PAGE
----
Tuesday, September 15, 2009

RPGs as Art, Non-Roleplaying Aspects

If one's willing to entertain the notion of RPGs as art, it's probably the more obvious role playing aspect of the game that first seems to justify the view. The voice acting and discussion of what the game's characters say and do is the most spontaneous and dynamic aspect of the creation of the meta-space (or playing field). It’s also the most overtly collaborative, and for most people the part that's the most fun.

However - if we continue with the idea that, as I said earlier, in many ways the creation of the imaginary entertainment environment (to use McKay’s term again) is the game, then the game is still being played (that is, the art is still being created) even when the actual role playing isn’t occurring. It’s being played when the GM creates the campaign world: when he maps it, populates it, when he creates new magic items or spells that will be discovered and used in it, etc. Similarly, when players roll up a new character, they’re using the game rules to help them create a framework from which they’ll know how to interact with the shared meta-space. They may go on to invent a personal history to deepen the meta-space and further inform their actions - in short they're creating a unique brush with which they will add their own flourishing touches to the larger canvas. From this point of view, anything you do with creative intention that will impact the shared play meta-space is in essence playing the game.


Timeshadows said...

--Sounds good.

ze bulette said...

I think it's worth pointing this out here, because I've seen where, for example, players have been criticized for seeming to overly enjoy the act of creating their characters, or DMs somehow going off the deep end and populating their worlds with great details that will in all likelihood not be actually utilized by players in any role playing way. In these cases, the bottom line is that even without role playing occurring, the players and DM in this example can be said to be playing (and enjoying) the game. Perhaps framing it in this manner will help people check themselves when criticizing others for "not doing it right".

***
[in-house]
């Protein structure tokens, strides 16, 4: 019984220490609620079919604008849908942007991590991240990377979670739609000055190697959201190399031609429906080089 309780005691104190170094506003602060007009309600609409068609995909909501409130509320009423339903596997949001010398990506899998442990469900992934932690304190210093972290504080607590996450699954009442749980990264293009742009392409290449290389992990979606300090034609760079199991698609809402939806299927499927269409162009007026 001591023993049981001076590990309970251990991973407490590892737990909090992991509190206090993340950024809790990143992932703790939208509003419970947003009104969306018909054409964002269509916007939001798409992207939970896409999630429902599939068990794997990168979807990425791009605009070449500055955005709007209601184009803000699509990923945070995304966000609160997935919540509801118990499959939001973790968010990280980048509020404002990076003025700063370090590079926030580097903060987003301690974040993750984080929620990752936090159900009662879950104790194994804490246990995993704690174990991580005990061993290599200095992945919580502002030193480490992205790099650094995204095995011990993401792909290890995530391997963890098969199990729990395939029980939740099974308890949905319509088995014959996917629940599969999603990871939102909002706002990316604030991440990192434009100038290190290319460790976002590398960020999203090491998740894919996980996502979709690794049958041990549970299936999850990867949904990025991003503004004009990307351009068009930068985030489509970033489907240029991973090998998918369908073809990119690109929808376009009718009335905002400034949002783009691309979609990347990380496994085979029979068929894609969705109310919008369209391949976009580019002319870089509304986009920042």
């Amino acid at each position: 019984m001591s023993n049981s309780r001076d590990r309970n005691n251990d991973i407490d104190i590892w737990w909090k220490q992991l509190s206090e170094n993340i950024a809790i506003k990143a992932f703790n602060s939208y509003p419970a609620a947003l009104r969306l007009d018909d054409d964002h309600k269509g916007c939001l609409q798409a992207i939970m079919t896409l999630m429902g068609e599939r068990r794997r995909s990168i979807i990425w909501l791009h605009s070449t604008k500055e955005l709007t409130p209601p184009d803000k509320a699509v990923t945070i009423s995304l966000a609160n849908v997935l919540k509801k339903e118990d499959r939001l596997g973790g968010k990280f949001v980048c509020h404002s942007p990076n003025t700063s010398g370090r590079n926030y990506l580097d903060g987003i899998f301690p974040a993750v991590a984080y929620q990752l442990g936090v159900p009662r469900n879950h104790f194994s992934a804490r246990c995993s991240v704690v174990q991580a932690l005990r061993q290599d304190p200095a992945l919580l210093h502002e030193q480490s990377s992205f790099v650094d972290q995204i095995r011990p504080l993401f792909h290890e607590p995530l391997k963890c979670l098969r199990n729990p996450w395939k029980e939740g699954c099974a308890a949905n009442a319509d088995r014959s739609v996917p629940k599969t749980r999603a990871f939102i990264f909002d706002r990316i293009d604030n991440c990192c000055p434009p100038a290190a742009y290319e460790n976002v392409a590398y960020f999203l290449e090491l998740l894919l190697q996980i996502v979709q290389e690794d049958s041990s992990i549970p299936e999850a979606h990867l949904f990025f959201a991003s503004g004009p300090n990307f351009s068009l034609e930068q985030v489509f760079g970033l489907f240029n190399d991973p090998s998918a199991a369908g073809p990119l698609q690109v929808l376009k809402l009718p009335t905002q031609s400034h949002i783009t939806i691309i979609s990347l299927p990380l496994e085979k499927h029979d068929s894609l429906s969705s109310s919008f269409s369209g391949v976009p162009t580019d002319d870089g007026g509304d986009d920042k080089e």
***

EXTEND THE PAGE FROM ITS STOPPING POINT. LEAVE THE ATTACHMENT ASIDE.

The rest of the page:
In addition, looked at from this point of view, the collection of games, supplements, and any manner of resources is no different than the collecting and enjoyment of any art - there's no shame in buying a game and not playing it, and no reason to judge someone else for doing so.

I'd like to see more of an open attitude in our hobby, perhaps occasionally stepping back and examining it from the point of view of it being just another type of art can help.

Rusty said...

Good stuff, brother!

This has me thinking about two things:

1. The the "meta-space" is where the game is actualized. Before this actualization, what exists--either on paper or in the imagination--are systems and rules, plans, character concepts (and hopes and dreams), unexplored places, undiscovered treasure, etc. All good and valid stuff. And we bring all that stuff to the gaming table, where some of it sees the light of day, and the product is then something new and completely different. It's like adding sodium (a metal) and chlorine (a nasty gas) and getting halite, an amazingly valuable substance that bears no resemblance to its constituent elements. Not that the away-from-the-game table stuff is bad or unimportant--most of us spend many enjoyable hours away from the table. But we all know the magic of a great game session. It also highlights to me that all the angst and naysaying and judging and negativity has to do with those things that by and large exist outside the gaming meta-space.

@ze bulette: It's like theologians arguing about how to parse an nonessential Greek word in an obscure ancient text and all the while forgetting that the main point of their faith is their relationship to the divine being. The bottom line in gaming is entertainment, not purity (for some reason, the religion analogy has been striking a chord with me).

Or maybe I am all wrong on that.

2. Thinking about gaming in this way is helpful to me from a GM/DM/CK/Ref perspective because it brings me back to how my players experience the game within the meta-space. This has given me food for thought that may result in a post of my own.

Or I might just write a haiku about brownies.

Great series of posts. Thanks again!

ze bulette said...

@Axe - I'm very glad you liked this series of posts, it's been something I've been wanting to formulate in words since beginning this blog.

I think you completely understand where I'm coming from based on how you've described the game actualization process in your comment above, and your religion analogy does make sense in a certain way and is understandable: once we've defined the game as art, it's a small step to approach archetypal representation within it: from there, we could easily continue the discussion in terms of anthropology, mythology, Jungian psychology, storytelling and the birth of religion, and maybe even the beginnings of ethics.

I know it can seem a bit ridiculous or at least overwhelming to abstract the game in this manner, but as I've said, doing so occasionally has its uses!

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